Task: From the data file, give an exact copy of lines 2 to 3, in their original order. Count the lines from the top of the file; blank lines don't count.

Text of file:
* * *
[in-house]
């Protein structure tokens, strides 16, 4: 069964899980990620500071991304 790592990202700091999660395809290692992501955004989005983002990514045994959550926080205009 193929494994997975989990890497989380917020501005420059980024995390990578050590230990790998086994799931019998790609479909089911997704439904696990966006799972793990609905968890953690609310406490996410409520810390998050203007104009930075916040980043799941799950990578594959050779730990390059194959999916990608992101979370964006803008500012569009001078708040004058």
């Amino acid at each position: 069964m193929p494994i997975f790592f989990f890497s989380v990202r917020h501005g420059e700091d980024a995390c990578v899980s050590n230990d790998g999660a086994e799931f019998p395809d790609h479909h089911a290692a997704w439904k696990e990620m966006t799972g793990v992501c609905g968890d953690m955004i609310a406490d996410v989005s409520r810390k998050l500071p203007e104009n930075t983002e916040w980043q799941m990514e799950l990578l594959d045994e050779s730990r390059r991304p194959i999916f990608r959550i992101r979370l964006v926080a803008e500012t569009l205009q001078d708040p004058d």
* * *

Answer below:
């Protein structure tokens, strides 16, 4: 069964899980990620500071991304 790592990202700091999660395809290692992501955004989005983002990514045994959550926080205009 193929494994997975989990890497989380917020501005420059980024995390990578050590230990790998086994799931019998790609479909089911997704439904696990966006799972793990609905968890953690609310406490996410409520810390998050203007104009930075916040980043799941799950990578594959050779730990390059194959999916990608992101979370964006803008500012569009001078708040004058």
């Amino acid at each position: 069964m193929p494994i997975f790592f989990f890497s989380v990202r917020h501005g420059e700091d980024a995390c990578v899980s050590n230990d790998g999660a086994e799931f019998p395809d790609h479909h089911a290692a997704w439904k696990e990620m966006t799972g793990v992501c609905g968890d953690m955004i609310a406490d996410v989005s409520r810390k998050l500071p203007e104009n930075t983002e916040w980043q799941m990514e799950l990578l594959d045994e050779s730990r390059r991304p194959i999916f990608r959550i992101r979370l964006v926080a803008e500012t569009l205009q001078d708040p004058d």